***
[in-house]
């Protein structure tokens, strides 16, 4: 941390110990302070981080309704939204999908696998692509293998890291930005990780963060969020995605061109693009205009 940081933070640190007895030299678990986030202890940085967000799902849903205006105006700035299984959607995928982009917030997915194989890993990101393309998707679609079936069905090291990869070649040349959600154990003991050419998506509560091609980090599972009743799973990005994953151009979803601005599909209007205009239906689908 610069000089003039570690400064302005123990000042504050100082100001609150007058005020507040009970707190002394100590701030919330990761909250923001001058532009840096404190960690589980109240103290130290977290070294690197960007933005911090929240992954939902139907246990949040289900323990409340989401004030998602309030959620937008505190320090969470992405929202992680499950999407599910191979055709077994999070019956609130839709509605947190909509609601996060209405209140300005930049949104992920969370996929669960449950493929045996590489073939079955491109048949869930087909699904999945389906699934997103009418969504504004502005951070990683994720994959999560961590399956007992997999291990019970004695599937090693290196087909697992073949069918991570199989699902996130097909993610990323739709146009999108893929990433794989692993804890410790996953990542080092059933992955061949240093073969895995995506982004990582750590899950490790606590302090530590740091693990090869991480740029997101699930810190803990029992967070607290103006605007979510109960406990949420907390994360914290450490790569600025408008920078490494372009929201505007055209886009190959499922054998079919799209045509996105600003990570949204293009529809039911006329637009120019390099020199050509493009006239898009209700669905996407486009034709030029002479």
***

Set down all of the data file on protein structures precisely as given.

[in-house]
């Protein structure tokens, strides 16, 4: 941390110990302070981080309704939204999908696998692509293998890291930005990780963060969020995605061109693009205009 940081933070640190007895030299678990986030202890940085967000799902849903205006105006700035299984959607995928982009917030997915194989890993990101393309998707679609079936069905090291990869070649040349959600154990003991050419998506509560091609980090599972009743799973990005994953151009979803601005599909209007205009239906689908 610069000089003039570690400064302005123990000042504050100082100001609150007058005020507040009970707190002394100590701030919330990761909250923001001058532009840096404190960690589980109240103290130290977290070294690197960007933005911090929240992954939902139907246990949040289900323990409340989401004030998602309030959620937008505190320090969470992405929202992680499950999407599910191979055709077994999070019956609130839709509605947190909509609601996060209405209140300005930049949104992920969370996929669960449950493929045996590489073939079955491109048949869930087909699904999945389906699934997103009418969504504004502005951070990683994720994959999560961590399956007992997999291990019970004695599937090693290196087909697992073949069918991570199989699902996130097909993610990323739709146009999108893929990433794989692993804890410790996953990542080092059933992955061949240093073969895995995506982004990582750590899950490790606590302090530590740091693990090869991480740029997101699930810190803990029992967070607290103006605007979510109960406990949420907390994360914290450490790569600025408008920078490494372009929201505007055209886009190959499922054998079919799209045509996105600003990570949204293009529809039911006329637009120019390099020199050509493009006239898009209700669905996407486009034709030029002479």